ASIA MEDIA WRITES – The following succinct commentary was solicited by the editors of USA Today and provided by our founder and president, Prof Tom Plate. It was published in this well-known national newspaper on Thursday 15-16 August. Please see:

https://www.usatoday.com/story/opinion/2019/08/15/donald-trump-right-china-over-hong-kong-editorials-debates/2024883001/

TEXT By Tom Plate

The notion that the U.S. should lead a global coalition, as if filing an amicus brief to the court of world opinion, in the matter of the People of Hong Kong v. the Chief Executive of Hong Kong, is a charming one. But the play would be ineffective or, worse yet, counter-productive; Beijing would harden its stance and use the Western gesture to solidify its claim of ‘foreign interference’. This would inflame anti-West mainland nationalists all the more.

 

The effort would also be technically unsupportable under international law, by the same standard that the fraught issue of how to handle illegal or legal immigrants on the U.S. southern border is a sovereign matter for Washington, not for some ersatz China-led ‘global coalition’. What’s more, American’s failure to deal with issues of gun violence as well as the immigrant influx has not raised its credibility globally. President Donald Trump, whatever his reasons, is right to react cautiously and not, in this case, wildly flap the wings of the American eagle in Beijing’s face. His evident preference to try to figure a way out his idiotic US-China trade war is better for America than trying to figure a way to intervene in the Hong Kong troubles and cause further trouble.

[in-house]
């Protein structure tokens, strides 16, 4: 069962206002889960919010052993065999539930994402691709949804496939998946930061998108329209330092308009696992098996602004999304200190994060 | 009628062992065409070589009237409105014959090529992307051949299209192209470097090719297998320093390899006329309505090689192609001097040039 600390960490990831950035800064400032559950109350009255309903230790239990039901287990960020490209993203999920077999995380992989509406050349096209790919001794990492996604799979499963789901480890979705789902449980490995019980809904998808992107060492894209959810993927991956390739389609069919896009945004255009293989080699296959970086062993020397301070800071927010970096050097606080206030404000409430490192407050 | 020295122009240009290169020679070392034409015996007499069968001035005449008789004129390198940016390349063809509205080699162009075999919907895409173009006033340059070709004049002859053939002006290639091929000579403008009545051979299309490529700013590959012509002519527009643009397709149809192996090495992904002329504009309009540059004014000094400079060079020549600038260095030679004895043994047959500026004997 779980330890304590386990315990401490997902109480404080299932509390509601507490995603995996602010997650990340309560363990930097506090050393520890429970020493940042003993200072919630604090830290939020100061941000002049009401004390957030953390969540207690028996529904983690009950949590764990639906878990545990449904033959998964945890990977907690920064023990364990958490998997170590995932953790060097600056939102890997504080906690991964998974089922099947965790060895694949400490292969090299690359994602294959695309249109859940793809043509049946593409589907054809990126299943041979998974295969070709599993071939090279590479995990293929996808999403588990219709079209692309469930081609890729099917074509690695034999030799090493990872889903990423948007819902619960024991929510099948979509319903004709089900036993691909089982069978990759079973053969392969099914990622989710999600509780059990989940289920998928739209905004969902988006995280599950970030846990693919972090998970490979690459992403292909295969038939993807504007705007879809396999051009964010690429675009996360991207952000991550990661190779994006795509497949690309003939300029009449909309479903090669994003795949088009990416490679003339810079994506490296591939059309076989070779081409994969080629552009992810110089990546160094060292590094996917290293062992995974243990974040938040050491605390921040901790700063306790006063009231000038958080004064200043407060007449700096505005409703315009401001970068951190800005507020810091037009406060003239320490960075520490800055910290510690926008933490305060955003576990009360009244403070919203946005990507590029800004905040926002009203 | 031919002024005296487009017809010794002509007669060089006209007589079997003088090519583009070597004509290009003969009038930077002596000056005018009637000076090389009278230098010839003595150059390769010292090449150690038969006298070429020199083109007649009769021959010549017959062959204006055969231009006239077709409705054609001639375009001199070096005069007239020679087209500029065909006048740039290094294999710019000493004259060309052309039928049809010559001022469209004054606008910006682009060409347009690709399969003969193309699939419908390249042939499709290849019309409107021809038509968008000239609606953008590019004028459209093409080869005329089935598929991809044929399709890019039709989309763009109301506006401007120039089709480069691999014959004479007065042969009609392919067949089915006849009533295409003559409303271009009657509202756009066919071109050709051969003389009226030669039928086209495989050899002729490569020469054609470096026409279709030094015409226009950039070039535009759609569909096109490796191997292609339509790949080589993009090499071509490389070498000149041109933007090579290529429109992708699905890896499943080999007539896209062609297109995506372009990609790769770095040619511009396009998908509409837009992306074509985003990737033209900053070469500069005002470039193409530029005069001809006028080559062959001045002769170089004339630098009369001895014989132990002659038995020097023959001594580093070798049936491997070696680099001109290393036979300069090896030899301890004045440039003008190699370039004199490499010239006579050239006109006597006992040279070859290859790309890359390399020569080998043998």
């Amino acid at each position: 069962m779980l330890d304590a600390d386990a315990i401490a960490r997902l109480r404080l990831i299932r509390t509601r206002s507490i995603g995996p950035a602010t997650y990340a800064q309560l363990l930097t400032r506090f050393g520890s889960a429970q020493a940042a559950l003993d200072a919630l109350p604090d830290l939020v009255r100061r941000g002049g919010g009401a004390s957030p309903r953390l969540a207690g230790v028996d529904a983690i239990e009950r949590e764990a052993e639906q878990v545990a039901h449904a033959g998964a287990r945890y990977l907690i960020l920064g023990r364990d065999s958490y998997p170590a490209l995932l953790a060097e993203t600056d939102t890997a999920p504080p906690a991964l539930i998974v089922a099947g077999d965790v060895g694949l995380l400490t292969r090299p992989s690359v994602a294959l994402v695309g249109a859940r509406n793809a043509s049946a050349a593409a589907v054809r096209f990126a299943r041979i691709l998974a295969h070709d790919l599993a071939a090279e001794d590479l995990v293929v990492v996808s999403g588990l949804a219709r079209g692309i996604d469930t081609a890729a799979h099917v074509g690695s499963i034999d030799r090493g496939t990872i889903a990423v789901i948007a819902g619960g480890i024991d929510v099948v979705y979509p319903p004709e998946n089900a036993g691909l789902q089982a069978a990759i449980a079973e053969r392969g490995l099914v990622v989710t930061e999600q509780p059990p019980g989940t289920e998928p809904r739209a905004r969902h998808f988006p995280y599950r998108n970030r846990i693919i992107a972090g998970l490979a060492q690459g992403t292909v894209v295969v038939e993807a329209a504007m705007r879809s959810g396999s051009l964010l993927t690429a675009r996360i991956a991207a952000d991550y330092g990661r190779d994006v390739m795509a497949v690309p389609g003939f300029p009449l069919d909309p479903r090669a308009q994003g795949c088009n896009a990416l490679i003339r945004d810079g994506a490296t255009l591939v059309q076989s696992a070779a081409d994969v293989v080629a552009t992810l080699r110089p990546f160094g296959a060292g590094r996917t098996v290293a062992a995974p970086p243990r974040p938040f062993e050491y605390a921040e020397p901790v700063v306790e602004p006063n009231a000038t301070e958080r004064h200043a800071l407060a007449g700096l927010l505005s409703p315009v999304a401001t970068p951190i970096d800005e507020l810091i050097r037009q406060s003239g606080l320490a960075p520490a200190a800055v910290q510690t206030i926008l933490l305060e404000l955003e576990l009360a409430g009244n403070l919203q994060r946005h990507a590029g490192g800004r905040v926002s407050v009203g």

Beijing is well aware that people everywhere are watching it warily, which is one reason behind its relative restraint, so far. The existence of Hong Kong (roughly the same population as Washington DC) as a semi-independent metropolis of China is a huge asset for the world. The best way forward for the U.S. and anyone else sincerely concerned is to maintain a low profile, and Chairman Xi Jinping to continue to proceed cautiously — feeling his way across the tricky stream (as the Chinese saying does) one stone at a time … and not slip in front of the world.

Clinical Professor Tom Plate is the distinguished scholar of Asian and Pacific Studies at Loyola Marymount University in Los Angeles, and author of ‘Yo-Yo Diplomacy’ a book on the up-and-down China-U.S. relationship.

 

 

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